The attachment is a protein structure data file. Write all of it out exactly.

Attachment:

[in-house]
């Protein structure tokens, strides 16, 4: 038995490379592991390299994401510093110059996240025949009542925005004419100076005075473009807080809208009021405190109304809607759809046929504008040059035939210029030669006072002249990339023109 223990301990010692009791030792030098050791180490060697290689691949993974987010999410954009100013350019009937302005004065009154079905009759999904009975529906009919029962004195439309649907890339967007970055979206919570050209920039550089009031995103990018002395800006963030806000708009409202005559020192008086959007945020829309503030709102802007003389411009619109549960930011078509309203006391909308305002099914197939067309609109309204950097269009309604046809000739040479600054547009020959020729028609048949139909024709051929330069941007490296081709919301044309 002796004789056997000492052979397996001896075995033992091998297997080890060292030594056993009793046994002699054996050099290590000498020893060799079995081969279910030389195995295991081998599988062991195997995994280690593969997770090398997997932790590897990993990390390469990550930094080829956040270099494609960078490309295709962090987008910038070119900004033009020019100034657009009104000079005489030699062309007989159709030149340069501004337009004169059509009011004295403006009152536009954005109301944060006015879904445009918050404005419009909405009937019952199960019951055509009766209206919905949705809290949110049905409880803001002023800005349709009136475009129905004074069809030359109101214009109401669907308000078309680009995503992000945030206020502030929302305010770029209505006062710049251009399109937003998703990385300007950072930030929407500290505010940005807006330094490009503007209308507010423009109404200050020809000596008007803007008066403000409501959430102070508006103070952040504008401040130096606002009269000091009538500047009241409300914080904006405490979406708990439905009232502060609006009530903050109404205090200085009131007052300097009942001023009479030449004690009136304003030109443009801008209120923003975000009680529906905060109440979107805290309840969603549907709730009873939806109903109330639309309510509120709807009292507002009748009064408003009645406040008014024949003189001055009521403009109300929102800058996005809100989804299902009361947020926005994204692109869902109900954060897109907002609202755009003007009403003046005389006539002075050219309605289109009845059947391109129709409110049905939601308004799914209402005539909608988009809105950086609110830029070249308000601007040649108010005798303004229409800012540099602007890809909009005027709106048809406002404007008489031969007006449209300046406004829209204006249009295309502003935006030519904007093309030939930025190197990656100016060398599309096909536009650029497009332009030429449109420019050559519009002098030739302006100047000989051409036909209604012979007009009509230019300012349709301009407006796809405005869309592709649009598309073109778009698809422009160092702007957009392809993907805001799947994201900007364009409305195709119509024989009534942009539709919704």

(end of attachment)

[in-house]
């Protein structure tokens, strides 16, 4: 038995490379592991390299994401510093110059996240025949009542925005004419100076005075473009807080809208009021405190109304809607759809046929504008040059035939210029030669006072002249990339023109 223990301990010692009791030792030098050791180490060697290689691949993974987010999410954009100013350019009937302005004065009154079905009759999904009975529906009919029962004195439309649907890339967007970055979206919570050209920039550089009031995103990018002395800006963030806000708009409202005559020192008086959007945020829309503030709102802007003389411009619109549960930011078509309203006391909308305002099914197939067309609109309204950097269009309604046809000739040479600054547009020959020729028609048949139909024709051929330069941007490296081709919301044309 002796004789056997000492052979397996001896075995033992091998297997080890060292030594056993009793046994002699054996050099290590000498020893060799079995081969279910030389195995295991081998599988062991195997995994280690593969997770090398997997932790590897990993990390390469990550930094080829956040270099494609960078490309295709962090987008910038070119900004033009020019100034657009009104000079005489030699062309007989159709030149340069501004337009004169059509009011004295403006009152536009954005109301944060006015879904445009918050404005419009909405009937019952199960019951055509009766209206919905949705809290949110049905409880803001002023800005349709009136475009129905004074069809030359109101214009109401669907308000078309680009995503992000945030206020502030929302305010770029209505006062710049251009399109937003998703990385300007950072930030929407500290505010940005807006330094490009503007209308507010423009109404200050020809000596008007803007008066403000409501959430102070508006103070952040504008401040130096606002009269000091009538500047009241409300914080904006405490979406708990439905009232502060609006009530903050109404205090200085009131007052300097009942001023009479030449004690009136304003030109443009801008209120923003975000009680529906905060109440979107805290309840969603549907709730009873939806109903109330639309309510509120709807009292507002009748009064408003009645406040008014024949003189001055009521403009109300929102800058996005809100989804299902009361947020926005994204692109869902109900954060897109907002609202755009003007009403003046005389006539002075050219309605289109009845059947391109129709409110049905939601308004799914209402005539909608988009809105950086609110830029070249308000601007040649108010005798303004229409800012540099602007890809909009005027709106048809406002404007008489031969007006449209300046406004829209204006249009295309502003935006030519904007093309030939930025190197990656100016060398599309096909536009650029497009332009030429449109420019050559519009002098030739302006100047000989051409036909209604012979007009009509230019300012349709301009407006796809405005869309592709649009598309073109778009698809422009160092702007957009392809993907805001799947994201900007364009409305195709119509024989009534942009539709919704």